4 stars now this is the real experimental turkish new folk album you wanted! forget about the mogollari baris manco or cem karaca... erkin koray stands where the real revolution done in 74 but sorry for all of us he didn't choose to continue on this road. his first lp "elektronik türküler" was a different affair all together for koray who is more interested in then growing arabesque music in turkey. all of is ep's were some kind of psychedelic hard rock with some arabesque stylings even his famous invention electro-baglama was done with important contribution from fellow arabesque musician orhan gencebay and faruk tekbilek- a vey important composer who worked with both gencebay and koray - so koray's approach to turkish folk music was rather obscure in many ways. but in 74 he make this mind blending lp debut with elektronik türküler and he really change the basics in turkish folk music. while bands like mogollar, ersin ve dadaşlar etc... were just re-inventing what is already there with western instruments koray did something else in his album he change the compositional core of the turkish folk music. while re-writing the local folk tunes just like other anatolian rockers he also change the structure of the songs not just re-perform them. the album contains 8 cuts the longer(folk inspired) ones are connected each other with shorter psychedelic hard rocking songs which is a great thing to do both contains some kind of togetherness to the album and avoids to being repeat itself and the mood is constantly changed between folk, psychedelia to (even)his early arabesque-rock style you the first song karlı daglar is originally a middle anatolian folk song koray with his classical baglama opens the song with his mellow singing. bass and drums are nicely supporting koray this is a simple and powerful execution of basic anatolian rock formula with some electric guitar flourishes now and then... second song is one of the shorter psychedelic cuts with some darbuka in the back and electric guitar used as if it is a baglama a nice little instrumental goes into more conventional rock vein near the end with guitar solo supported with some very good rhythm and in the end goes back to electric guitar who acts like baglama style just brilliant. third one again a classical folk song hele yar starts with really different baglama use almost in virtuoso style very different from classical baglama after this magnificent intro song takes more straightforward turn and follows the same structure to the end with the sentence "hele yar" is constantly repeated at the chorus which leads to a very fun ending. also in this song a mellow tambur(a traditional turkish string instrument) sound can be heard in the back. after this we got "korkulu rüya" another short psychedelic piece but not an instrumental more like a mood piece with bass, organ and erkin koray's sighs and some slide guitar (i think) and this song connects us to the yalnızlar rıhtımı the most well known track of the record and an instant classic now this is the point where koray breaks his folkish approach and goes back to his arebesque-psycheledia roots another song lead by koray's voice with piano and a strong rhythm at the back a very lovable song with very good lyrics. after that we directly cut to cemalım a turkish-balkan folk song re- performed by koray. this is more of a "back to basics" song with some minimalist psychedelic touches clocking at 8 minutes. after cemalım we had the magnificent "inatçı" another short piece an instrumental with some jagged guitar sound it is freaking hard rocking song with some bongo truly masterful guitar work an garage rock piece and a very strong one right after this we are throwed into the chaotic beginning of a song simply called "turku" with saxes, guitars, basses and drums are just blown into our ears then calms anatolian woodwind instrument) actually this is not an folk arrangement basically the lyrics are famous verses from nazımm hikmet's epic poem about turkey's war of liberation what koray did however he takes this all kinds of musical instruments and ideas from all over anatolia and composes them (with help of western instruments as well) in a way we had never heard before with some fascinating tempo changes here and there this is true masterpiece but unfortunately it is rather unknown even in turkey. so this is a masterpiece for all those out there who interested in folk, psychedelic or even progressive music a solid four star!!!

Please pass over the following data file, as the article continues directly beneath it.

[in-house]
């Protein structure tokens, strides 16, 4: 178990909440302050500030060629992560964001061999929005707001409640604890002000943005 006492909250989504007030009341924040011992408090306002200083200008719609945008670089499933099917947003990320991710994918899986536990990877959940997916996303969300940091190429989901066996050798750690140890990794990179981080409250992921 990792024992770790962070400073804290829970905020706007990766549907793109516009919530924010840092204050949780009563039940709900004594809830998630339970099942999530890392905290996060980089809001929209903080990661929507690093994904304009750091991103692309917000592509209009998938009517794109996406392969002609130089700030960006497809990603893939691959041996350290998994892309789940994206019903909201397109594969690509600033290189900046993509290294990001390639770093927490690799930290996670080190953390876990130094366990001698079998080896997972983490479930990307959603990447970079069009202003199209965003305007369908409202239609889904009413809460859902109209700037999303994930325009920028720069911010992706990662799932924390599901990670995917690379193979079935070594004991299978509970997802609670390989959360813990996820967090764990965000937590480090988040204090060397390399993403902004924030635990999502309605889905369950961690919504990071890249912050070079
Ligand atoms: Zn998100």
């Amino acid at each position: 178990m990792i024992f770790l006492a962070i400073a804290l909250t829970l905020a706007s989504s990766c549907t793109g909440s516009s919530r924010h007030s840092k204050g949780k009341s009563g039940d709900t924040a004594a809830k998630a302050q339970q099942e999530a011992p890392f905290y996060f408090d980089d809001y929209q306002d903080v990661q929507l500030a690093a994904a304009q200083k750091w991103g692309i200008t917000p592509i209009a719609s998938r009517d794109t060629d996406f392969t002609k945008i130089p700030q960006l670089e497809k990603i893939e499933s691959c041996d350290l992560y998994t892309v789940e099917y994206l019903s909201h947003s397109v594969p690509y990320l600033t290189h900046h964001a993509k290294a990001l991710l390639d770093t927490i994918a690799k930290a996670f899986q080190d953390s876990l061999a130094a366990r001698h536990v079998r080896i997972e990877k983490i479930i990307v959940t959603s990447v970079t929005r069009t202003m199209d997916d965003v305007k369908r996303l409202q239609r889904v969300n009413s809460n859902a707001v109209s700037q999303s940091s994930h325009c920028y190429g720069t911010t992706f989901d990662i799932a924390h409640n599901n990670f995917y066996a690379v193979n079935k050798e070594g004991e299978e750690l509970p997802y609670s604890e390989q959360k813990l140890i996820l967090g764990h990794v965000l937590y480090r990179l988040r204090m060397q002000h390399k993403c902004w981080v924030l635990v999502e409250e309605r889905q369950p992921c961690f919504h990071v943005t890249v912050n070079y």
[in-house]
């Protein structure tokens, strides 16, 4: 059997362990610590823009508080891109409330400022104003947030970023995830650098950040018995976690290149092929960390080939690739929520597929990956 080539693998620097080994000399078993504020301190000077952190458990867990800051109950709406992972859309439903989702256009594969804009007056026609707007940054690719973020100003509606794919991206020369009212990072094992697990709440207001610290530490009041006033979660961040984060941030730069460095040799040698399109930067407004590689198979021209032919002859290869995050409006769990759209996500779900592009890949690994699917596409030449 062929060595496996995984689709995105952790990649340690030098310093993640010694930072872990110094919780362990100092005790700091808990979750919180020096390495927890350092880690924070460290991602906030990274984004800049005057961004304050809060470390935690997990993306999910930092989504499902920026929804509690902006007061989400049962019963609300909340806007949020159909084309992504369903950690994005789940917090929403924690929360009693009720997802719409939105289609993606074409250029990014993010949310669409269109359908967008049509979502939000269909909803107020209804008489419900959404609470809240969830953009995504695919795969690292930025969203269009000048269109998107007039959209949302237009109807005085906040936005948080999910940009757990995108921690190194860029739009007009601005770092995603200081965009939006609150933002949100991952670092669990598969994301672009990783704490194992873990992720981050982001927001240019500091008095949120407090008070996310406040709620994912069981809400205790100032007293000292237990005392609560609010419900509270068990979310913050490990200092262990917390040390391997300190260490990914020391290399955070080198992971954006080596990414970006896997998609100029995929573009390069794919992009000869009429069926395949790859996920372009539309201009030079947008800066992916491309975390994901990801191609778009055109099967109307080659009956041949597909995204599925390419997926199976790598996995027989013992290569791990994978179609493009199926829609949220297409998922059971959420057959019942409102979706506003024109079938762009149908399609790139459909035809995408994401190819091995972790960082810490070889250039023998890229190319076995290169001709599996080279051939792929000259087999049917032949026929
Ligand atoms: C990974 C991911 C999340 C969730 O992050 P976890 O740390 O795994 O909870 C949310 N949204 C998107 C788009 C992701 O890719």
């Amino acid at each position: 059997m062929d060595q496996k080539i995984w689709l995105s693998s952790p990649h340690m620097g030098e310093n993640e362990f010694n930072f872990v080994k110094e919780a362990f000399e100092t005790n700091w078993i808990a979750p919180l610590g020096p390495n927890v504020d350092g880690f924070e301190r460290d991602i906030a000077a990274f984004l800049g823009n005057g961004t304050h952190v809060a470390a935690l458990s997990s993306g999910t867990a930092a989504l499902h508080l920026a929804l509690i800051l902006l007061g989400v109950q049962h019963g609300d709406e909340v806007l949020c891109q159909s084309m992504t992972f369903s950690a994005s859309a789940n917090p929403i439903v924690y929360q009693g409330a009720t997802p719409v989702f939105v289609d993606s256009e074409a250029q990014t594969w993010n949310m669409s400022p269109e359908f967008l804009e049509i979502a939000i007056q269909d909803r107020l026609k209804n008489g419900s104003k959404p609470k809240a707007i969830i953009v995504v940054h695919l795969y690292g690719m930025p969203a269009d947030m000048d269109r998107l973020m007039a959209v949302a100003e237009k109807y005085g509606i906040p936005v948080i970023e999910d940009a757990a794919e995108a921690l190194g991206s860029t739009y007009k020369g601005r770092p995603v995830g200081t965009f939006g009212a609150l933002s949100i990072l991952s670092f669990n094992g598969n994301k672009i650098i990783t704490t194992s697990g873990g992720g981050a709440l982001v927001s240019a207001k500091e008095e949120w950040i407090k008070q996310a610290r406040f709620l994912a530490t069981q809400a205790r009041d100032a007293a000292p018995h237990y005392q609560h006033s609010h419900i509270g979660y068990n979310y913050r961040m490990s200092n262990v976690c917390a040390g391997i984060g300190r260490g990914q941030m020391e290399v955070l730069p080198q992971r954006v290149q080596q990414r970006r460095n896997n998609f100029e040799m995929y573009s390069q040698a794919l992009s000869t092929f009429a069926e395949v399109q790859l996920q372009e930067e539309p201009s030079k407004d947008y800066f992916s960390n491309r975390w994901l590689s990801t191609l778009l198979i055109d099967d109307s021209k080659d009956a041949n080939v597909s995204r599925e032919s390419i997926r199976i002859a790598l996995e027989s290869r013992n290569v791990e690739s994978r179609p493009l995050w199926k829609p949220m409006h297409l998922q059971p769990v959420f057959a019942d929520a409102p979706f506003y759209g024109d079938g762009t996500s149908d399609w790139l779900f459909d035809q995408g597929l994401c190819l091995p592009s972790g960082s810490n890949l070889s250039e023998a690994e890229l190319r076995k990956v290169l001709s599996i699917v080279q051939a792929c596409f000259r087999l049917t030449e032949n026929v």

Report this review (#507619)